Avoid fermentable foods
Certain foods rich in polysaccharides and oligosaccharides reinforce the symptoms of irritable bowel. This is due to the fermentation of carbohydrates resulting from their digestion and which are neither absorbed nor degraded. In people suffering from irritable bowel, abdominal distension due to fermentation is felt much more strongly. This hypersensitivity makes digestion painful.

It is therefore recommended to avoid foods from the cabbage family or legumes that ferment a lot. However, it is important to reintroduce them gradually after 1 month because of their many health benefits.

Tofu and soy products are generally well tolerated, although they are made from legumes.

Beware of foods that irritate the intestine
Certain raw, acidic or spicy foods can irritate the intestine, especially if eaten on an empty stomach.

Even if raw vegetables do not cause irritable bowel syndrome, they can trigger attacks. Salads and raw vegetables should therefore be eaten as part of a complete meal and in moderate quantities. Adding a starchy food often increases tolerance.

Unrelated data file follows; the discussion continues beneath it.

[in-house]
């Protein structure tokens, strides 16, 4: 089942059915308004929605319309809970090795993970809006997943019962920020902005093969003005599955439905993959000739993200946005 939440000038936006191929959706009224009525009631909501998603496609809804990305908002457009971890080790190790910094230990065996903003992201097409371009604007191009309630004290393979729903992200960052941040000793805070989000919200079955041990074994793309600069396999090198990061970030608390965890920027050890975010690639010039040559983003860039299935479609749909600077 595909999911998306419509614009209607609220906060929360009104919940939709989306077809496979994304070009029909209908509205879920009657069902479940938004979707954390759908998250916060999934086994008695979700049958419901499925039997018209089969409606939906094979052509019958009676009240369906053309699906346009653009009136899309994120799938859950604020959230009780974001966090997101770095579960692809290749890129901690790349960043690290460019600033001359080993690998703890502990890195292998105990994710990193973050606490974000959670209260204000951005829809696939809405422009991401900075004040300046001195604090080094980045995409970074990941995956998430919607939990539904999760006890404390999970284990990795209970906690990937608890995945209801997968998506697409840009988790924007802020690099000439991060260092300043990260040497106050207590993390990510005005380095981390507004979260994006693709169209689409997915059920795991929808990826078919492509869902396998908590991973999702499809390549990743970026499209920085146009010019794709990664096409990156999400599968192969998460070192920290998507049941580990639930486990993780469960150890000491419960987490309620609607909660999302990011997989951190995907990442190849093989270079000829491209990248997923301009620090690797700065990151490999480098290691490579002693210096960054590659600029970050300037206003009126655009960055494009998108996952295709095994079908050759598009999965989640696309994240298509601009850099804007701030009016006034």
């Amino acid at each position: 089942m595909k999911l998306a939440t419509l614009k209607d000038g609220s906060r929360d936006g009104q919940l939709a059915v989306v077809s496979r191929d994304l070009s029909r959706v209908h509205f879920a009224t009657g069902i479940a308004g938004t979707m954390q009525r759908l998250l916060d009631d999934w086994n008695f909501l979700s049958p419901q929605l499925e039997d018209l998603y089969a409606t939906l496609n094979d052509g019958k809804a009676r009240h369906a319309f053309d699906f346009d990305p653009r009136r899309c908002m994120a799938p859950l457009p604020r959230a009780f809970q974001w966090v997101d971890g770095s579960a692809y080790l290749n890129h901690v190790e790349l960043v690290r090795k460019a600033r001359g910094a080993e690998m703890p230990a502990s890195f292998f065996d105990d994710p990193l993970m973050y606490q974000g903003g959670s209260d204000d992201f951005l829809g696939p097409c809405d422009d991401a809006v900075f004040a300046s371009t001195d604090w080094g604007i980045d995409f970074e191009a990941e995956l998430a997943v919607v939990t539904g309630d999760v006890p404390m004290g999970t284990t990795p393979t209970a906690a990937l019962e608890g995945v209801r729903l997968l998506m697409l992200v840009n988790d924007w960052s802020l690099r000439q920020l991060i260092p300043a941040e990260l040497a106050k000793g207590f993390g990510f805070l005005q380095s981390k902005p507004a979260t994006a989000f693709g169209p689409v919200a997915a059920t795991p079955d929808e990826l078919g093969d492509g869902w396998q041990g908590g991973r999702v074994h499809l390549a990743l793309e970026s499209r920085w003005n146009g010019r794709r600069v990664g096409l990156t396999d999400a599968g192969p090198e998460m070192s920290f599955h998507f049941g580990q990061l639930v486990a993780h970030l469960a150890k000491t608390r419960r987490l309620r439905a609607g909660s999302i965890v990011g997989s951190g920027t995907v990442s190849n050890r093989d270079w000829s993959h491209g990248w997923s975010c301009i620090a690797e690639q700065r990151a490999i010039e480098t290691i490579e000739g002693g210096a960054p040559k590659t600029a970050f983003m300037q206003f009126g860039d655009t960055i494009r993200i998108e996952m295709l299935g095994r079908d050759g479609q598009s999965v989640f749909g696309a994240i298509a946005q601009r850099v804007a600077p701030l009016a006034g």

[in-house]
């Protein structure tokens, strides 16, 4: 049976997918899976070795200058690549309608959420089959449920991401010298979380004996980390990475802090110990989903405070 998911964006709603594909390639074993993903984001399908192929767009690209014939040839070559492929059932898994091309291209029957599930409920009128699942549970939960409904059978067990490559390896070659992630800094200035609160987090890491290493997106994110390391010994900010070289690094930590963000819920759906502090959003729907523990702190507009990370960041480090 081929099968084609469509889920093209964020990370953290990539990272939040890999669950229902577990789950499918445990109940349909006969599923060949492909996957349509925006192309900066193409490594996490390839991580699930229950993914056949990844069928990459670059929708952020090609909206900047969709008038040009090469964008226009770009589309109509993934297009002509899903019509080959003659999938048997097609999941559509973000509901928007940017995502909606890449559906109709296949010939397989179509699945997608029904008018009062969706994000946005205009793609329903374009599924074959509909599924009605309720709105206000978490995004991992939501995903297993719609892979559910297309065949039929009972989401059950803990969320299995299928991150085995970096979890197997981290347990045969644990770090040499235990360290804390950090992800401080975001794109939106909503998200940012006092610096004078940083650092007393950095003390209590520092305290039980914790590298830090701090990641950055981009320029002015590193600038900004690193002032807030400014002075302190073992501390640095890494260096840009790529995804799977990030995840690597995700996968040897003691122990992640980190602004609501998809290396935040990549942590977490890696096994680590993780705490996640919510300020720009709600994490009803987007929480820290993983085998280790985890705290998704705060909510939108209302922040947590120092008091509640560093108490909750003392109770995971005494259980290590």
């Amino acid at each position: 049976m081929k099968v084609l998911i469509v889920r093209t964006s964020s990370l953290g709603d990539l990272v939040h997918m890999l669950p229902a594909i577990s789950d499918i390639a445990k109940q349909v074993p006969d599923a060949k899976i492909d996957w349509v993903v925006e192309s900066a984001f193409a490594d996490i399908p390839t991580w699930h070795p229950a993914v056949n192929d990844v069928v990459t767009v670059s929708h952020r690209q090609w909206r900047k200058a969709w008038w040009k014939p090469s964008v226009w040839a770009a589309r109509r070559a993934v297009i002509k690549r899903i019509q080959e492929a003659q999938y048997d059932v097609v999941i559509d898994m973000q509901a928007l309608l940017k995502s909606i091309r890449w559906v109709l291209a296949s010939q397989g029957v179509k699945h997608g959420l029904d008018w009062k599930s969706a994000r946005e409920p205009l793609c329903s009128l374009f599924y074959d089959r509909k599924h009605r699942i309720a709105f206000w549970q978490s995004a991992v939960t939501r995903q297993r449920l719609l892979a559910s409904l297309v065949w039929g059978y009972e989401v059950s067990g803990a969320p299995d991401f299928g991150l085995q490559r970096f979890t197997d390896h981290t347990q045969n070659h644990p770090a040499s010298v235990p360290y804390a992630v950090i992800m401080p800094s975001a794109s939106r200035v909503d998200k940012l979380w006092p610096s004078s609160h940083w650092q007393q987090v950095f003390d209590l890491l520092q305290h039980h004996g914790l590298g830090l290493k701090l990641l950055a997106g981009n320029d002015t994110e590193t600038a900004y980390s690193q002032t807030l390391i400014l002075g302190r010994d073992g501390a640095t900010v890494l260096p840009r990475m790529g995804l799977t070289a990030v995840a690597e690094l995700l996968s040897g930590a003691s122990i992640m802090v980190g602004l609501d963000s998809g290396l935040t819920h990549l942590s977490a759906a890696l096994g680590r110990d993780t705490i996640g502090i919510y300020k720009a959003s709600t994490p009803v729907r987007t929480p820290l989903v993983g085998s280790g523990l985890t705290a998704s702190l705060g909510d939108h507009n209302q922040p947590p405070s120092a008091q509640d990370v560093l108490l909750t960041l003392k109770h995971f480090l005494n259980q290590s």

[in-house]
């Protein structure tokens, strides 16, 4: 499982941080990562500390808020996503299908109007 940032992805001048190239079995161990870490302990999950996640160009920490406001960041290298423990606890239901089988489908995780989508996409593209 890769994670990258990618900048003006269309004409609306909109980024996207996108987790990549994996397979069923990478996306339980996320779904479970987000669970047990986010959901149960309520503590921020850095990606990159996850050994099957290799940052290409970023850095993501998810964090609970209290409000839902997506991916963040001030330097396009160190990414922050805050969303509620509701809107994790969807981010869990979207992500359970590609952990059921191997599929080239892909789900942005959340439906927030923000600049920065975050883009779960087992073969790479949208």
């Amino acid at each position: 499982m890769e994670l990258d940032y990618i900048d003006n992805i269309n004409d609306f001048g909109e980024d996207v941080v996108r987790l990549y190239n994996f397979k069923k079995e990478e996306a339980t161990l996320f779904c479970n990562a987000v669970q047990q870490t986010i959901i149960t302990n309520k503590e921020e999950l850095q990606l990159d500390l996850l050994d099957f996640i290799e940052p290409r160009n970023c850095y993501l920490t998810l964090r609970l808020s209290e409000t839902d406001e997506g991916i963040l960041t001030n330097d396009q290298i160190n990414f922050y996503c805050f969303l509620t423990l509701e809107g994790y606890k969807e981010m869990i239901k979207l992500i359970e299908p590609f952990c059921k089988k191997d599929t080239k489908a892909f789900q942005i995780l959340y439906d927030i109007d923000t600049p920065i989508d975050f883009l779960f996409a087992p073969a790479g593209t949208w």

Irritating foods to avoid :
  • raw vegetables
  • nuts and seeds
  • acidic fruits
  • coffee, tea and alcohol
  • citrus juices
  • spices
Beware of lactose and fructose
It seems that a certain proportion of people with irritable bowel syndrome also suffer from intolerance to fructose, sorbitol, lactose and fructans. It is recommended to test for intolerance to these substances in case of irritable bowel. These tests are readily available and measure the amount of hydrogen released after ingesting 50g of lactose. In IBS sufferers, the dose of 12g of lactose per day is generally well tolerated. If you think you may be lactose intolerant, talk to your doctor or have a test done before exclusion.

It is also considered that one third of people with irritable bowel syndrome are fructose intolerant. In this case, you should consult a dietician to find out about the appropriate diet in detail.

Some foods to avoid in case of lactose and fructose intolerance: